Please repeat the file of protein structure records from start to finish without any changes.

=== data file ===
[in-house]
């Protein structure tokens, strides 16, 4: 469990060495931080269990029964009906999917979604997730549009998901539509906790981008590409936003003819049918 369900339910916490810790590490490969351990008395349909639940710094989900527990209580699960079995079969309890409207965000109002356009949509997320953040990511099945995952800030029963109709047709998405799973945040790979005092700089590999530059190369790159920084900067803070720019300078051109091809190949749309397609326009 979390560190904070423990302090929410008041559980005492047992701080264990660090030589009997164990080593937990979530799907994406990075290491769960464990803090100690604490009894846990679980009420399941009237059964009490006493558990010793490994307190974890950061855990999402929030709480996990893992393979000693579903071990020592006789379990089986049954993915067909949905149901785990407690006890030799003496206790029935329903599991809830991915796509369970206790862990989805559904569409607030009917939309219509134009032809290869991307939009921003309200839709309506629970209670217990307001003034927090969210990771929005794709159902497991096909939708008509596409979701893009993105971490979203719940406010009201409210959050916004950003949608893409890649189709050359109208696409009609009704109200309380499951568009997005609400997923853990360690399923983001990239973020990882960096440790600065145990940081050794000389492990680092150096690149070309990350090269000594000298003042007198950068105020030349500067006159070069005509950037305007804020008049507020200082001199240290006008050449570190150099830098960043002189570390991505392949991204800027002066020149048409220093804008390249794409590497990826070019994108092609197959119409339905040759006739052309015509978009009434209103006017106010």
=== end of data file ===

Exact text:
[in-house]
């Protein structure tokens, strides 16, 4: 469990060495931080269990029964009906999917979604997730549009998901539509906790981008590409936003003819049918 369900339910916490810790590490490969351990008395349909639940710094989900527990209580699960079995079969309890409207965000109002356009949509997320953040990511099945995952800030029963109709047709998405799973945040790979005092700089590999530059190369790159920084900067803070720019300078051109091809190949749309397609326009 979390560190904070423990302090929410008041559980005492047992701080264990660090030589009997164990080593937990979530799907994406990075290491769960464990803090100690604490009894846990679980009420399941009237059964009490006493558990010793490994307190974890950061855990999402929030709480996990893992393979000693579903071990020592006789379990089986049954993915067909949905149901785990407690006890030799003496206790029935329903599991809830991915796509369970206790862990989805559904569409607030009917939309219509134009032809290869991307939009921003309200839709309506629970209670217990307001003034927090969210990771929005794709159902497991096909939708008509596409979701893009993105971490979203719940406010009201409210959050916004950003949608893409890649189709050359109208696409009609009704109200309380499951568009997005609400997923853990360690399923983001990239973020990882960096440790600065145990940081050794000389492990680092150096690149070309990350090269000594000298003042007198950068105020030349500067006159070069005509950037305007804020008049507020200082001199240290006008050449570190150099830098960043002189570390991505392949991204800027002066020149048409220093804008390249794409590497990826070019994108092609197959119409339905040759006739052309015509978009009434209103006017106010």